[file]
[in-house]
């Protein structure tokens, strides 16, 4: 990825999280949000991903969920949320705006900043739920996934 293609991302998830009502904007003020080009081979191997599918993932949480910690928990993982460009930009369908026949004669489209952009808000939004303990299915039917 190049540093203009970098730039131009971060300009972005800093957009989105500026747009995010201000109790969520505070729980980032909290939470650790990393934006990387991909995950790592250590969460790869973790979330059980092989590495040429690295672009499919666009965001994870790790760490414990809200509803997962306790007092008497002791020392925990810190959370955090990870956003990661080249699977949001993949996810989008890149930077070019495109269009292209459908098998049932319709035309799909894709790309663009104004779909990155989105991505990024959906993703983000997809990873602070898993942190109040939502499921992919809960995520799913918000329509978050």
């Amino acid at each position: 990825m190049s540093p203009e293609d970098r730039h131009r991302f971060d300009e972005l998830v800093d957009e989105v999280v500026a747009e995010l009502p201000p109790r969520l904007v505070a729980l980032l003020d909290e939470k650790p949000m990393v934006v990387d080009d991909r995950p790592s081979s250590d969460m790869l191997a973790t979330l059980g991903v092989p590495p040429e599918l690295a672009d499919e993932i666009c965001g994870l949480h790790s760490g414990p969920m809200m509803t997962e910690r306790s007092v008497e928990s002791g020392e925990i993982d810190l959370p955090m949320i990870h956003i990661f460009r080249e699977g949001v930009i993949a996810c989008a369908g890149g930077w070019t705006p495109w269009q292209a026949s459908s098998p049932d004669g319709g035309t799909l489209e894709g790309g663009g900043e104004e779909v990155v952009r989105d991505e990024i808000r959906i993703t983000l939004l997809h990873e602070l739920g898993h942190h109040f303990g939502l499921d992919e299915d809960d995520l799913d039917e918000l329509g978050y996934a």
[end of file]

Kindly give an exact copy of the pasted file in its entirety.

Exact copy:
[in-house]
């Protein structure tokens, strides 16, 4: 990825999280949000991903969920949320705006900043739920996934 293609991302998830009502904007003020080009081979191997599918993932949480910690928990993982460009930009369908026949004669489209952009808000939004303990299915039917 190049540093203009970098730039131009971060300009972005800093957009989105500026747009995010201000109790969520505070729980980032909290939470650790990393934006990387991909995950790592250590969460790869973790979330059980092989590495040429690295672009499919666009965001994870790790760490414990809200509803997962306790007092008497002791020392925990810190959370955090990870956003990661080249699977949001993949996810989008890149930077070019495109269009292209459908098998049932319709035309799909894709790309663009104004779909990155989105991505990024959906993703983000997809990873602070898993942190109040939502499921992919809960995520799913918000329509978050």
């Amino acid at each position: 990825m190049s540093p203009e293609d970098r730039h131009r991302f971060d300009e972005l998830v800093d957009e989105v999280v500026a747009e995010l009502p201000p109790r969520l904007v505070a729980l980032l003020d909290e939470k650790p949000m990393v934006v990387d080009d991909r995950p790592s081979s250590d969460m790869l191997a973790t979330l059980g991903v092989p590495p040429e599918l690295a672009d499919e993932i666009c965001g994870l949480h790790s760490g414990p969920m809200m509803t997962e910690r306790s007092v008497e928990s002791g020392e925990i993982d810190l959370p955090m949320i990870h956003i990661f460009r080249e699977g949001v930009i993949a996810c989008a369908g890149g930077w070019t705006p495109w269009q292209a026949s459908s098998p049932d004669g319709g035309t799909l489209e894709g790309g663009g900043e104004e779909v990155v952009r989105d991505e990024i808000r959906i993703t983000l939004l997809h990873e602070l739920g898993h942190h109040f303990g939502l499921d992919e299915d809960d995520l799913d039917e918000l329509g978050y996934a």